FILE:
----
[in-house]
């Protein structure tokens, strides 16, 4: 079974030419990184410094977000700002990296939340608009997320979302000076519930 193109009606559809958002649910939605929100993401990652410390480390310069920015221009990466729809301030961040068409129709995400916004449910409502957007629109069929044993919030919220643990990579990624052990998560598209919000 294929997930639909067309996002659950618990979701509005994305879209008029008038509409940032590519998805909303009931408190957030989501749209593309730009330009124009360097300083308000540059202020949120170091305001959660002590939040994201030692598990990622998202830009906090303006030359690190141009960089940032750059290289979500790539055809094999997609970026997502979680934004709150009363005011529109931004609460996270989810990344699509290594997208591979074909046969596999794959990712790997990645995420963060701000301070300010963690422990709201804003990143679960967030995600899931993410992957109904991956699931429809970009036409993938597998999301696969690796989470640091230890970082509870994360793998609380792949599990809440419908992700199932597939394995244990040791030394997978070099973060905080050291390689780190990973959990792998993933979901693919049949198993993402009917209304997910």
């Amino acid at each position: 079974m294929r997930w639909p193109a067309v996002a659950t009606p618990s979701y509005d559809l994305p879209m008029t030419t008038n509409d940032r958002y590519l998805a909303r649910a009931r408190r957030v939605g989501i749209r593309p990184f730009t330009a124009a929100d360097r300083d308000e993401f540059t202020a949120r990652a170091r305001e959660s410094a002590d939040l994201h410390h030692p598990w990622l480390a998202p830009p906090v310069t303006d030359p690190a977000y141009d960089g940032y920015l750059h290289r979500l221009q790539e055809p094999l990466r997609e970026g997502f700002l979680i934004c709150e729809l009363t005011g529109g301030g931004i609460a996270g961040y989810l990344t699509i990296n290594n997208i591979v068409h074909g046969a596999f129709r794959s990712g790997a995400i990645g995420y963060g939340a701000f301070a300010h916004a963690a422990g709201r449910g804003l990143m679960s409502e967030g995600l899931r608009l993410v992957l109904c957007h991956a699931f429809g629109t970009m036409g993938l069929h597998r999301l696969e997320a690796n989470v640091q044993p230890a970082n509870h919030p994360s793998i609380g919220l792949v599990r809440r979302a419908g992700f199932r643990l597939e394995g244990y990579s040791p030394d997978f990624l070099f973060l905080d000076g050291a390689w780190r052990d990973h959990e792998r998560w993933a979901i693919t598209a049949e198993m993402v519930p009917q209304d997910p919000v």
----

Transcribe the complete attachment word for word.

[in-house]
């Protein structure tokens, strides 16, 4: 079974030419990184410094977000700002990296939340608009997320979302000076519930 193109009606559809958002649910939605929100993401990652410390480390310069920015221009990466729809301030961040068409129709995400916004449910409502957007629109069929044993919030919220643990990579990624052990998560598209919000 294929997930639909067309996002659950618990979701509005994305879209008029008038509409940032590519998805909303009931408190957030989501749209593309730009330009124009360097300083308000540059202020949120170091305001959660002590939040994201030692598990990622998202830009906090303006030359690190141009960089940032750059290289979500790539055809094999997609970026997502979680934004709150009363005011529109931004609460996270989810990344699509290594997208591979074909046969596999794959990712790997990645995420963060701000301070300010963690422990709201804003990143679960967030995600899931993410992957109904991956699931429809970009036409993938597998999301696969690796989470640091230890970082509870994360793998609380792949599990809440419908992700199932597939394995244990040791030394997978070099973060905080050291390689780190990973959990792998993933979901693919049949198993993402009917209304997910």
């Amino acid at each position: 079974m294929r997930w639909p193109a067309v996002a659950t009606p618990s979701y509005d559809l994305p879209m008029t030419t008038n509409d940032r958002y590519l998805a909303r649910a009931r408190r957030v939605g989501i749209r593309p990184f730009t330009a124009a929100d360097r300083d308000e993401f540059t202020a949120r990652a170091r305001e959660s410094a002590d939040l994201h410390h030692p598990w990622l480390a998202p830009p906090v310069t303006d030359p690190a977000y141009d960089g940032y920015l750059h290289r979500l221009q790539e055809p094999l990466r997609e970026g997502f700002l979680i934004c709150e729809l009363t005011g529109g301030g931004i609460a996270g961040y989810l990344t699509i990296n290594n997208i591979v068409h074909g046969a596999f129709r794959s990712g790997a995400i990645g995420y963060g939340a701000f301070a300010h916004a963690a422990g709201r449910g804003l990143m679960s409502e967030g995600l899931r608009l993410v992957l109904c957007h991956a699931f429809g629109t970009m036409g993938l069929h597998r999301l696969e997320a690796n989470v640091q044993p230890a970082n509870h919030p994360s793998i609380g919220l792949v599990r809440r979302a419908g992700f199932r643990l597939e394995g244990y990579s040791p030394d997978f990624l070099f973060l905080d000076g050291a390689w780190r052990d990973h959990e792998r998560w993933a979901i693919t598209a049949e198993m993402v519930p009917q209304d997910p919000v």